Reduce petroleum use

By Jennifer Martinez |Staff Writer|

Gov. Jerry Brown is planning to move forward with his goal of reducing California’s petroleum use in half by 2030, according to the LA Times.

Last month, Gov. Brown submitted a budget to the California State Legislature that proposed spending a third of the state’s cap-and-trade funds, which is approximately $1 billion. according to the LA Times.

Brown’s goal is to cut oil use by 50 percent and with the state’s funds, he would invest in public transportation, promoting electric vehicles, and other environmentally friendly programs.

“If you’re not successful on the first go-round, it doesn’t mean you abandon your principles,” said spokesman for Brown’s Department of Finance, H.D. Palmer.

In 2015, the SB-350 Clean Energy and Pollution Reduction Act (CERPA) was proposed, however there was much opposition from oil companies and their lobbyists, according to

The CEPRA establishes targets to increase retail sales of renewable electricity to 50 percent by 2030, and double the energy efficiency savings in electricity and natural gas end uses by 2030, according to

Gov. Brown has maintained his priority on reducing petroleum muse by addressing it in his 2015 inauguration and constantly mentioning it since.

“Oil is the heart of modern prosperity, and yet it has the destructive impact that it’s going to undermine that prosperity very quickly,” said Brown at a news conference. “So we have to move off it.”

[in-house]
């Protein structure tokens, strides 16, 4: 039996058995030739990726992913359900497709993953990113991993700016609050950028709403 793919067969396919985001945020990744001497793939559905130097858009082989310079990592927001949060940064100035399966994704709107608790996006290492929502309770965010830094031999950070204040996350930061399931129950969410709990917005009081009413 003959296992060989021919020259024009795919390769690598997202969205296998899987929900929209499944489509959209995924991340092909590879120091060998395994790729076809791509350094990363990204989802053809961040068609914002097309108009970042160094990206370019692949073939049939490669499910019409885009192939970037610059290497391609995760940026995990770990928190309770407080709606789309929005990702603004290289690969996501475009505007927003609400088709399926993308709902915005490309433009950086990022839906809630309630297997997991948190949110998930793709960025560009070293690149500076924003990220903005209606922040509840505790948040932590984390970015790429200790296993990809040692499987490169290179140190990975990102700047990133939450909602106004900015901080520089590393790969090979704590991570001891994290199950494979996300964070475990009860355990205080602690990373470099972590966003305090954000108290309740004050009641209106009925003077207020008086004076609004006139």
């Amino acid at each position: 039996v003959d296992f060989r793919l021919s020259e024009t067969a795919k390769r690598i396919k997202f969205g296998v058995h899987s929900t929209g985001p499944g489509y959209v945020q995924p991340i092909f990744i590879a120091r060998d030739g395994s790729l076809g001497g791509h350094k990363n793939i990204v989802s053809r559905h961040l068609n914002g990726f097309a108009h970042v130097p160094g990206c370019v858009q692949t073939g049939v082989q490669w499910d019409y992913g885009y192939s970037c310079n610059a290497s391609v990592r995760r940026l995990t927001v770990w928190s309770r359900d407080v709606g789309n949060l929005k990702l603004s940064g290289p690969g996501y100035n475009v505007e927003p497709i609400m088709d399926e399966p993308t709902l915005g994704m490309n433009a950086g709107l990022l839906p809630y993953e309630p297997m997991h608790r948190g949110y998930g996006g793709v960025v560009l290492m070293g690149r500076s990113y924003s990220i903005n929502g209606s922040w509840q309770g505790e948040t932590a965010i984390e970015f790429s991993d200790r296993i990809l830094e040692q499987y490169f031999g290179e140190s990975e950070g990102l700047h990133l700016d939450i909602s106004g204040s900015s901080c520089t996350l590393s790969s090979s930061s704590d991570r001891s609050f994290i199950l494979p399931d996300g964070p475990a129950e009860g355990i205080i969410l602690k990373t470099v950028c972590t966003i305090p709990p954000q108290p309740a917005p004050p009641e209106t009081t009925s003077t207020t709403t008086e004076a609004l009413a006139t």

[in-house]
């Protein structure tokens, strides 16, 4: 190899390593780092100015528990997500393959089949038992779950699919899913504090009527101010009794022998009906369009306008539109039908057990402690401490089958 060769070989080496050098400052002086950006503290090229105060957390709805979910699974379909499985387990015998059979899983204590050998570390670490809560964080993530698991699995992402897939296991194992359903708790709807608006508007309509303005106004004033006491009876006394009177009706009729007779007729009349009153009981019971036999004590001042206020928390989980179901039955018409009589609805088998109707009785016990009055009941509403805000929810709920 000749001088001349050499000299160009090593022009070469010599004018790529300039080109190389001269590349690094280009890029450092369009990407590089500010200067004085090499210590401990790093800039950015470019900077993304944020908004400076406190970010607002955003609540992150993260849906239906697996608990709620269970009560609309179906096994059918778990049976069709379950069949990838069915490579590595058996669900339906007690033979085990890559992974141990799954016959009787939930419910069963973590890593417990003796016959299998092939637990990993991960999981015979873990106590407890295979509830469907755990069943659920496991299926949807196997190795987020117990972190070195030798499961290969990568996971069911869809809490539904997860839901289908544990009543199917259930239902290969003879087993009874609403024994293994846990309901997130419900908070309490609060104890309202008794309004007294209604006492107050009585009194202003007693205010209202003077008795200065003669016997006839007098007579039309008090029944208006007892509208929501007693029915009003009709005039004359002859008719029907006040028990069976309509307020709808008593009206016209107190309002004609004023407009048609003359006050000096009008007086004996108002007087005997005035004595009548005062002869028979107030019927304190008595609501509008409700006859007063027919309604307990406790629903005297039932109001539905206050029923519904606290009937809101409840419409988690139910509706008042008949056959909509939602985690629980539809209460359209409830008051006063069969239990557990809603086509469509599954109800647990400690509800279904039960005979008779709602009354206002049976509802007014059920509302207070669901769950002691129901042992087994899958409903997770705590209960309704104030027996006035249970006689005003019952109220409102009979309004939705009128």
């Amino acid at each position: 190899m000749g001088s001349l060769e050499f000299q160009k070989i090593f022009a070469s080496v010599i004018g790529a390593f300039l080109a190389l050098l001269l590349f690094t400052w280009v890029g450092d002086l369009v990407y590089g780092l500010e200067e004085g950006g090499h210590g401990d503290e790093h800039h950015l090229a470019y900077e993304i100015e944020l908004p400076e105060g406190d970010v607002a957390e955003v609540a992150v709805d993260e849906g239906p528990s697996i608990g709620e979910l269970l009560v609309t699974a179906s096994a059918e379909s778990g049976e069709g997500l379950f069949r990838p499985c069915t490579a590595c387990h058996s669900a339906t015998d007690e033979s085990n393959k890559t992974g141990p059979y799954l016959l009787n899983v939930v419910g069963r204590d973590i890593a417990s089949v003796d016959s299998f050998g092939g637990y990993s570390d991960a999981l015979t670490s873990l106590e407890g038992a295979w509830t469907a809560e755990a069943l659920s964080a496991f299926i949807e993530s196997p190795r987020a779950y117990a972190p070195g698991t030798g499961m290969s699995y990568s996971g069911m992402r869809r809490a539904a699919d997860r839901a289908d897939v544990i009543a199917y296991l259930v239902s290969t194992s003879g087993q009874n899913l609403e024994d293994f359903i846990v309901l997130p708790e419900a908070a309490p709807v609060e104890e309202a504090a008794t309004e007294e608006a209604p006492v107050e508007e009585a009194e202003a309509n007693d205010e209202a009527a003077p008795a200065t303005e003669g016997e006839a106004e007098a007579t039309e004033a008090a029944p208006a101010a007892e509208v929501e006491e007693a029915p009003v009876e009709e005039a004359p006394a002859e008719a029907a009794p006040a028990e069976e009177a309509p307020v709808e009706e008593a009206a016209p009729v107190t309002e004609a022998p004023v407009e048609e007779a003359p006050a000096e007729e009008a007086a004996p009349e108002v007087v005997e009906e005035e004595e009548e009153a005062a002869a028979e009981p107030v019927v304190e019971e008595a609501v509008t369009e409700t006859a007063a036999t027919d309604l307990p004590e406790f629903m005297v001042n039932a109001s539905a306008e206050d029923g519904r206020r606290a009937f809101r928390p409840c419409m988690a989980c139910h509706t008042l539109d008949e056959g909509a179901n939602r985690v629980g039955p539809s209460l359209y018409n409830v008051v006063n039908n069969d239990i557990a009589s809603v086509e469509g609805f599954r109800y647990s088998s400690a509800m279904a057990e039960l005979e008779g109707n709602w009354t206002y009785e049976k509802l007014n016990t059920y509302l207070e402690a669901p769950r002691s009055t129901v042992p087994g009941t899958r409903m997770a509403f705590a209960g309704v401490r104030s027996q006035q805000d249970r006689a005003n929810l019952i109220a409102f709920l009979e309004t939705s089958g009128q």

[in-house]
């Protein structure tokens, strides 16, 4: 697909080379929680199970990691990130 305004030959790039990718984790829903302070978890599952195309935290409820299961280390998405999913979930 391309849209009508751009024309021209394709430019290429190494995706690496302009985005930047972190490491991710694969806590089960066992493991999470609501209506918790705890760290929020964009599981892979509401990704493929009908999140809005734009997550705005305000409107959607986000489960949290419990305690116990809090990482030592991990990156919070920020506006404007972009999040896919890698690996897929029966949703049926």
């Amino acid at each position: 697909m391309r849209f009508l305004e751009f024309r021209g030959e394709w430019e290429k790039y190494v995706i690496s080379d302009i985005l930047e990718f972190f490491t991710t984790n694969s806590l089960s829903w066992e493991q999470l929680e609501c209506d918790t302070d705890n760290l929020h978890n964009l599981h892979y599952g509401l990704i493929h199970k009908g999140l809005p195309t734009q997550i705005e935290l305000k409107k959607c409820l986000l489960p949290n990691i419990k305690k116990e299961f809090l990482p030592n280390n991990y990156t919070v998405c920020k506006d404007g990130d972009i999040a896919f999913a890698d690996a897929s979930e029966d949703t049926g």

Brown’s administration says cutting petroleum use in vehicles is a crucial part of its climate change strategy because transportation accounts for an estimated 40 percent of California’s greenhouse gas emissions, according to

The Air Resources Board said that going on with Brown’s goal will require Californians to decrease the number of miles they travel every year, continue improvements in vehicle fuel efficiency, and invest in fuel sources with lower carbon content.

This new budget proposal depends heavily on mass transit, proposing to add an extra $400 million of discretionary cap-and-trade funds, according to the LA Times.

An additional $500 million would go toward consumer rebates for electric vehicles and low-carbon fuels.
These proposed increments in spending are a combination of new cap-and-trade dollars and money left over from stalled negotiations in Sacramento from 2015, according to the LA Times.

California’s clean transportation policies will save over $8 billion on health care costs due to fewer asthma attacks, cardiac hospitalizations, and premature deaths from poor air quality, according to

“If the governor is going to push these expenditures forward, he will need to demonstrate to the legislature, and the people of California, how proposed spending can dramatically reduce greenhouse gas emissions,” stated The Western States Petroleum Association in a statement.

Democrats have argued that voting for this budget proposal could hurt low-income and commuter-reliant communities, according to the LA Times.

Any action that Gov. Brown takes toward his proposal remains at risk of being dismantled once he leaves office in 2018, according to

“I do remain of the strong belief that [defining petroleum targets] statutorily is the best way to do it,” said Senate President Pro Tem Kevin de León.

Kathryn Phillips of Sierra Club California applauded the governor for finding a way around the political stalemate to work toward cutting gasoline use now, according to the LA Times.

“The administration is pressing forward with what they can do at this point, but everything they’re doing is essentially consistent with that goal,” said Phillips.


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